Maxwood Furniture exec talks expansion in Vietnam’s tight labor market

Company President Stephen Jensen recently shared thoughts with Home News Now about opportunities and challenges in Vietnam

HO CHI MINH CITY, Vietnam – Recently bedroom resource Maxwood Furniture announced that it has more than doubled the size of its factory here to about 1.3 million square feet.

The expansion is notable in that it gives the company increased production at a time when retailers are still seeking product for their floors and warehouses.

Completed in late 2021 and opened at the start of this year, the expansion added 300 workers to the mix initially, bringing the current workforce to around 1,400. When the facility nears full capacity, this number is expected to grow again to 1,800, the company has said.

In addition, it will boost production from 100 containers a month to 175, a number that eventually is expected to reach 225 per month at full capacity.

But like other manufacturers, the company is operating in a tight labor market that makes it a challenge to find and retain the right people for the job. Container pricing and availability also remain a key issue moving forward.

Company President Stephen Jensen recently addressed this and other issues facing Vietnam’s furniture industry. Here is what he had to say on the subject.

Stephen Jensen

Home News Now: Can you say what the labor situation is like in the Ho Chi Minh City area currently? And how is it affecting Maxwood’s expansion?

Jensen: Our factory is located in Dong Nai province. Our facilities are brand new and state of the art, which helps us retain and hire the right people. And we have a strong management team who have created a strong culture/team spirit that has enabled us to work throughout the pandemic. Based on which we’ve been able to not only successfully retain workers, but also hire an additional 300 workers to support our recent expansion.

It sounds like you will be adding even more workers in the near future. How did Mawood manage the disruptions during the pandemic up to this point?

Jensen: Our factory currently employs 1,400 workers, growing from 1,100 prior to our Q1 2022 factory expansion. We plan to grow to 1,800 workers by 2023. It is a testament to our amazing Vietnamese team, who decided to quarantine on-site in the factory for 10 weeks (this past summer) so we could keep operating. Our factory was one of 400 factories that remained open…so we have not had any production disruption and have been able to retain workers.

Do you expect labor shortages to affect Maxwood’s ability to find workers beyond what you have in place today?

Jensen: Due to measures taken (such as offering vaccination to all workers and quarantining) we have had the advantage of operating through the “Covid-19 shutdown” in July, August and September. We therefore did not experience the issue of workers not returning to work, meaning that recruiting efforts continue to focus on expanding versus maintaining work force numbers. We’ll be looking to recruit an additional 400 workers throughout 2022 and don’t anticipate issues in doing so given our solid reputation, state of the art facilities and strong culture.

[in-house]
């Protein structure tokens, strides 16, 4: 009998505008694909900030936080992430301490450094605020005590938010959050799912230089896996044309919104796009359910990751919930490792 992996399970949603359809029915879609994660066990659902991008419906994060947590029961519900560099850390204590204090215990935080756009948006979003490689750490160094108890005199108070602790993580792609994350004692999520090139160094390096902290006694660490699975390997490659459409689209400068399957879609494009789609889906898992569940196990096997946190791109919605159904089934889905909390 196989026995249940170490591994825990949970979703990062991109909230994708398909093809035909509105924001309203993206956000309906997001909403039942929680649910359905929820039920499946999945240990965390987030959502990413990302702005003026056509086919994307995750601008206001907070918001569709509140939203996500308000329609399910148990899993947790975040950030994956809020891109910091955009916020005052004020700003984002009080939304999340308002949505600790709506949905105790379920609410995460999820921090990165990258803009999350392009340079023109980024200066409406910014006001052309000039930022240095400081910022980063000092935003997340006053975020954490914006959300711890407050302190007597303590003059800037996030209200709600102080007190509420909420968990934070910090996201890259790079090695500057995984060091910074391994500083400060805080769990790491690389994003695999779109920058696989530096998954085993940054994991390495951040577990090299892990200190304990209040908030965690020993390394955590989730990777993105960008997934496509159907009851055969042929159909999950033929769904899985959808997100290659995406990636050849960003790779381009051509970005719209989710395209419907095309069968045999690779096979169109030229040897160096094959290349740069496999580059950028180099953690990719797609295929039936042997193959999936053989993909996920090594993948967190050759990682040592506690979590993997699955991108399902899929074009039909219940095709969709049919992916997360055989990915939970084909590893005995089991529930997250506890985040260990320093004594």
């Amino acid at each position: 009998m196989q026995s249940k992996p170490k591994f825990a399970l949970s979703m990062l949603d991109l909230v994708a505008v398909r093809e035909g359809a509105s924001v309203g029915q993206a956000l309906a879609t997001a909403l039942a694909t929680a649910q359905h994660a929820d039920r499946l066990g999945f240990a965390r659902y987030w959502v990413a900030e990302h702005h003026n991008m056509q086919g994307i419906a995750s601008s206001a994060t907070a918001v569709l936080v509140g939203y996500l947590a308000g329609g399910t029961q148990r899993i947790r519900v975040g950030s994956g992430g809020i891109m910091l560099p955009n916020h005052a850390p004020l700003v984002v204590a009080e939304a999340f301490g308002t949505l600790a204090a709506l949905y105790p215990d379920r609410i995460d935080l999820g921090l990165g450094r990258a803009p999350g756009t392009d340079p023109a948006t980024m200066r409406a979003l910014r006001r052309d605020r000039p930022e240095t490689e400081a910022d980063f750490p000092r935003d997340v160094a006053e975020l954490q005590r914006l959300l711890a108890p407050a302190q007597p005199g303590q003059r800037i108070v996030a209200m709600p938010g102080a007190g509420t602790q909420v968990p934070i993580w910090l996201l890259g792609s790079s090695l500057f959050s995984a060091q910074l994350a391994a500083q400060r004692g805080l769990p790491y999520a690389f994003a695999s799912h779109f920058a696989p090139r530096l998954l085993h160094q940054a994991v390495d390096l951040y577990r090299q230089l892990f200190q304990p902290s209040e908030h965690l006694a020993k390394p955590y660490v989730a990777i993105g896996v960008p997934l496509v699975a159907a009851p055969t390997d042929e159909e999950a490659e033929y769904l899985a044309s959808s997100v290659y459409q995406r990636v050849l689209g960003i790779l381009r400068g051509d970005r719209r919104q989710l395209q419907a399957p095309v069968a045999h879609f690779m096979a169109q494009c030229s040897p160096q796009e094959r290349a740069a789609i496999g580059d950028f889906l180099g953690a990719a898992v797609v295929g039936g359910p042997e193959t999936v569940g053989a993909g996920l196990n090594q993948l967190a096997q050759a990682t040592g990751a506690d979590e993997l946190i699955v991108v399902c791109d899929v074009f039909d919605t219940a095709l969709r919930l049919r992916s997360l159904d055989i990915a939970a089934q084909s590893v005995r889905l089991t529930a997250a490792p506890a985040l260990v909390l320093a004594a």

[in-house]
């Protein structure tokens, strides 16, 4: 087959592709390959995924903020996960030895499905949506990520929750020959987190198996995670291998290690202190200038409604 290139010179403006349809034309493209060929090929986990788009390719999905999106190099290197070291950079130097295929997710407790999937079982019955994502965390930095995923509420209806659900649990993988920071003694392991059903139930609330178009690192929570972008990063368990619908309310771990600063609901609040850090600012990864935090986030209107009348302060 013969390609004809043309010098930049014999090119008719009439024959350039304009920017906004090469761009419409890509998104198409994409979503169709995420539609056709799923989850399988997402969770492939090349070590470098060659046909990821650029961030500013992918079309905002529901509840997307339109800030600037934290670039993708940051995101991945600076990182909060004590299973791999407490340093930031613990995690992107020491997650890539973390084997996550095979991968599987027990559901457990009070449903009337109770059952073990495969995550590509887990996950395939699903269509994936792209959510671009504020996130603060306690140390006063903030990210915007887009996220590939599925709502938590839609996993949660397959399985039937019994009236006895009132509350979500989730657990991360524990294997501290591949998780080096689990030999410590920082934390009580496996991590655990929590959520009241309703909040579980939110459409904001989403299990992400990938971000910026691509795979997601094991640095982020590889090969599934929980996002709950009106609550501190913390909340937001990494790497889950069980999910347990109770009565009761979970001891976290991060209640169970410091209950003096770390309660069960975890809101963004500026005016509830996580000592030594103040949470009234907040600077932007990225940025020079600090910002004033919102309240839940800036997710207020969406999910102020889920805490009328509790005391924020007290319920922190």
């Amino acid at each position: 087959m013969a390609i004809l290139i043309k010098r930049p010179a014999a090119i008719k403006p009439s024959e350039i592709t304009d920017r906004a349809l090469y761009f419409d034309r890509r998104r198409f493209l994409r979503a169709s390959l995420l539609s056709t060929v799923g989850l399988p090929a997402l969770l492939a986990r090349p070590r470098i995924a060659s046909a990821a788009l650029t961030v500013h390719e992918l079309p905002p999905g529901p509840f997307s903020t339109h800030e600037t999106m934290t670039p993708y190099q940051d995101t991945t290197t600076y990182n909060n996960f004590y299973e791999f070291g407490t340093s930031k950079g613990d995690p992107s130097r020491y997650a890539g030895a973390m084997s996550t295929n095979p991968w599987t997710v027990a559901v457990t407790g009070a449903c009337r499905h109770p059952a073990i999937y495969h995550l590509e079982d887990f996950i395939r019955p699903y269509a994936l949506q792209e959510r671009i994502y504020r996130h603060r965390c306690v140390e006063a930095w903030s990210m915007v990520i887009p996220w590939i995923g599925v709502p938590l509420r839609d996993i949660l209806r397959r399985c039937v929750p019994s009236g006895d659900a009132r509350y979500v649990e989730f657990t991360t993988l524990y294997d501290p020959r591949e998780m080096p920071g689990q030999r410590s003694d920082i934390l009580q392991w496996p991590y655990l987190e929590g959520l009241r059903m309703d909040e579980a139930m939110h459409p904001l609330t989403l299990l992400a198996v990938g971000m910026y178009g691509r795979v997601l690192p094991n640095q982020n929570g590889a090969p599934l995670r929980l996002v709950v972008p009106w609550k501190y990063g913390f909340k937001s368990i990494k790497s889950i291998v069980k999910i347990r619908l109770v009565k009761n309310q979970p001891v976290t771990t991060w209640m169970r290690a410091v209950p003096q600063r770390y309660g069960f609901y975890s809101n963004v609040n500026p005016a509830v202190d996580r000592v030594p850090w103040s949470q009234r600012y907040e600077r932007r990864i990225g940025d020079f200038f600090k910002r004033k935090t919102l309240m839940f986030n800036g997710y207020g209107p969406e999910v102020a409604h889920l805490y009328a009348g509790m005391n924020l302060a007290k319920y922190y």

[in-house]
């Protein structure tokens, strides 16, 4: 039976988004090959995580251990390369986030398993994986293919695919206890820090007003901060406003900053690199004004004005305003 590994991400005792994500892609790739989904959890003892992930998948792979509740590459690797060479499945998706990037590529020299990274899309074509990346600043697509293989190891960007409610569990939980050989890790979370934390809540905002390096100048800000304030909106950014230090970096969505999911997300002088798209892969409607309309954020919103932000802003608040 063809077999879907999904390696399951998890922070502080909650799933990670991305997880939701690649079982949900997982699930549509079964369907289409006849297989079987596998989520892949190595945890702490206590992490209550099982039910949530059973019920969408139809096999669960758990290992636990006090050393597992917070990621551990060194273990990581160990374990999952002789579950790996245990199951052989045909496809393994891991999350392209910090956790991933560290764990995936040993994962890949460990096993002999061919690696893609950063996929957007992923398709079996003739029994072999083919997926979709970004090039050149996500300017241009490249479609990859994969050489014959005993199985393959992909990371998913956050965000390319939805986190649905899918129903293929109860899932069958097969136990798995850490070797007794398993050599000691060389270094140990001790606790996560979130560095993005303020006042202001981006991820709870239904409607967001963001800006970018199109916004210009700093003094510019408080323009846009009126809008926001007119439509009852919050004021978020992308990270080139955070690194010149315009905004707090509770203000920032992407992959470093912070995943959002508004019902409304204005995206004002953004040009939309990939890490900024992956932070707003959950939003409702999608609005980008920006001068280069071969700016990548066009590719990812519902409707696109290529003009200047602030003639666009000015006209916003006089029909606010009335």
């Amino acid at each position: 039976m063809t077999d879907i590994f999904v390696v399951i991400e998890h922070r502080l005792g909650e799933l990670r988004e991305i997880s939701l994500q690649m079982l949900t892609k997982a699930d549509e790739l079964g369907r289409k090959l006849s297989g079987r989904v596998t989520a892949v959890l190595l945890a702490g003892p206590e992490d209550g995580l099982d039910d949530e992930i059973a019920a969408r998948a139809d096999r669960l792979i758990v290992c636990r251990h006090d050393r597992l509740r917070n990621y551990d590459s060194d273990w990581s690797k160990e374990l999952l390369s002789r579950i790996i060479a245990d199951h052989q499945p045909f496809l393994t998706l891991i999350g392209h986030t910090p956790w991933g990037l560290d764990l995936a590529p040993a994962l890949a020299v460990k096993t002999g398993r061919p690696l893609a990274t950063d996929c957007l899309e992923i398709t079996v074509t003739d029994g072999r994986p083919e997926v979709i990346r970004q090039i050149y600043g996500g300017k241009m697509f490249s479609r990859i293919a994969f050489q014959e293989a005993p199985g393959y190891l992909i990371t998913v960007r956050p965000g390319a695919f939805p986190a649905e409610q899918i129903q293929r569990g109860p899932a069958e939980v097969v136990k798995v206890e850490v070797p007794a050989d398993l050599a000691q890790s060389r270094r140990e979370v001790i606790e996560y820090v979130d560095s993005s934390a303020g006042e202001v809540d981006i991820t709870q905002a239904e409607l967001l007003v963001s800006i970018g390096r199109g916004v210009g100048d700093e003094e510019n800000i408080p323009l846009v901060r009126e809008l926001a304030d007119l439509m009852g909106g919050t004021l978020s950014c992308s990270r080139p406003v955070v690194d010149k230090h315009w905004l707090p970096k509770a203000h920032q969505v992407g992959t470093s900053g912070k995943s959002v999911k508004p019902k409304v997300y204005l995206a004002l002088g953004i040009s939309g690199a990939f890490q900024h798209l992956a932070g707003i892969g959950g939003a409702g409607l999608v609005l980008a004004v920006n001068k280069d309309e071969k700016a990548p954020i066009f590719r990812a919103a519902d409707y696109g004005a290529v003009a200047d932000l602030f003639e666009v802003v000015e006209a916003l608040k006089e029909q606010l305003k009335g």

Are you having to train or retrain any workers to get them up to speed on your manufacturing process? If so, how is this going?

Stephen Jensen, center, at the Maxwood expansion site with the project contractor on the left and factory manager Scott at right

Jensen: We train our new workers in seven days then “buddy them up” with experienced workers for 30 days. We have gained efficiencies in our manufacturing facilities by investing in state-of-the-art equipment that automate many steps of our process and reduce dependency on skilled workers.

Are you having to offer any incentives to bring new workers on board?

Jensen: Yes. All of our workers sign a full-time contract after which they receive benefits such as medical insurance. 

What are lead times like presently compared to what they may have been in recent months? Are you able to reduce lead times any with the additional workers in place?

Jensen: Our lead times have remained reasonably consistent – 45 days production plus 45-60 days shipping. While we have experienced limited disruption in our factory operations, we have experienced shipping delays. However, contracted rates and strong relationships within the shipping industry have enabled us to limit this impact.

What about your ability to procure materials in and outside of Vietnam? Can you say how this has affected your production or lead times? 

Jensen: Our advantage is that we make material orders well in advance and hold a supply in our warehouse. So if we have problems with materials shortages, we can use our inventory or have time to find a local supplier.

What do you see as the biggest challenge moving forward as it relates to your manufacturing in Vietnam? Is it labor, or securing containers or bookings on a vessel?

Jensen: Shipping remains our biggest challenge as there is only so much within our control. Like everyone else we see significant delays shipping containers…as the ships can’t offload.

Thomas Russell

Home News Now Editor-in-Chief Thomas Russell has covered the furniture industry for 25 years at various daily and weekly consumer and trade publications. He can be reached at and at 336-508-4616.

View all posts by Thomas Russell →

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